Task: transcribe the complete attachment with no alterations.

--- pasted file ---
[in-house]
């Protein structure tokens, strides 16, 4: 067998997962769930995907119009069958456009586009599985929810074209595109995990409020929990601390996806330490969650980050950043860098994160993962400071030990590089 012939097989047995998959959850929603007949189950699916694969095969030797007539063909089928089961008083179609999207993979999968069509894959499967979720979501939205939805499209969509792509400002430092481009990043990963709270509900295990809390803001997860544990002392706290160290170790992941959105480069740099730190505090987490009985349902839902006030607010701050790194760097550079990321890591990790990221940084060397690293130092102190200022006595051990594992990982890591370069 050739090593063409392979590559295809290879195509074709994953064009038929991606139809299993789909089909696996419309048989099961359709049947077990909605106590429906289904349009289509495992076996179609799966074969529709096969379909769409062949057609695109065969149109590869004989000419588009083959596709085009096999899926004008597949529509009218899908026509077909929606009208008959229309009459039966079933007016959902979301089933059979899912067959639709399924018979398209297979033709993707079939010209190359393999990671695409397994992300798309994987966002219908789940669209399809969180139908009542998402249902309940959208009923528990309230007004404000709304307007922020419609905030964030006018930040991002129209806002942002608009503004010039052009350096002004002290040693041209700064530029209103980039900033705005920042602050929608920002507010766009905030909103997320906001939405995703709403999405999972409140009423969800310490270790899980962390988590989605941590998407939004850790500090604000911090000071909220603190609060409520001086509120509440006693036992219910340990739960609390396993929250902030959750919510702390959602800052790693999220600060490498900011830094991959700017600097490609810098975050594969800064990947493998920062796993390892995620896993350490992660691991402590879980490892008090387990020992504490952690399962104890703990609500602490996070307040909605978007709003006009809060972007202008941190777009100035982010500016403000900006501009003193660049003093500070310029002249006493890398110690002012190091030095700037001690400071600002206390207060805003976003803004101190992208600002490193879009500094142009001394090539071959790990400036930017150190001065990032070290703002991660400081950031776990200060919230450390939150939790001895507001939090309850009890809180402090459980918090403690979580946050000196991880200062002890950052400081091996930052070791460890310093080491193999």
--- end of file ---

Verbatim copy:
[in-house]
């Protein structure tokens, strides 16, 4: 067998997962769930995907119009069958456009586009599985929810074209595109995990409020929990601390996806330490969650980050950043860098994160993962400071030990590089 012939097989047995998959959850929603007949189950699916694969095969030797007539063909089928089961008083179609999207993979999968069509894959499967979720979501939205939805499209969509792509400002430092481009990043990963709270509900295990809390803001997860544990002392706290160290170790992941959105480069740099730190505090987490009985349902839902006030607010701050790194760097550079990321890591990790990221940084060397690293130092102190200022006595051990594992990982890591370069 050739090593063409392979590559295809290879195509074709994953064009038929991606139809299993789909089909696996419309048989099961359709049947077990909605106590429906289904349009289509495992076996179609799966074969529709096969379909769409062949057609695109065969149109590869004989000419588009083959596709085009096999899926004008597949529509009218899908026509077909929606009208008959229309009459039966079933007016959902979301089933059979899912067959639709399924018979398209297979033709993707079939010209190359393999990671695409397994992300798309994987966002219908789940669209399809969180139908009542998402249902309940959208009923528990309230007004404000709304307007922020419609905030964030006018930040991002129209806002942002608009503004010039052009350096002004002290040693041209700064530029209103980039900033705005920042602050929608920002507010766009905030909103997320906001939405995703709403999405999972409140009423969800310490270790899980962390988590989605941590998407939004850790500090604000911090000071909220603190609060409520001086509120509440006693036992219910340990739960609390396993929250902030959750919510702390959602800052790693999220600060490498900011830094991959700017600097490609810098975050594969800064990947493998920062796993390892995620896993350490992660691991402590879980490892008090387990020992504490952690399962104890703990609500602490996070307040909605978007709003006009809060972007202008941190777009100035982010500016403000900006501009003193660049003093500070310029002249006493890398110690002012190091030095700037001690400071600002206390207060805003976003803004101190992208600002490193879009500094142009001394090539071959790990400036930017150190001065990032070290703002991660400081950031776990200060919230450390939150939790001895507001939090309850009890809180402090459980918090403690979580946050000196991880200062002890950052400081091996930052070791460890310093080491193999």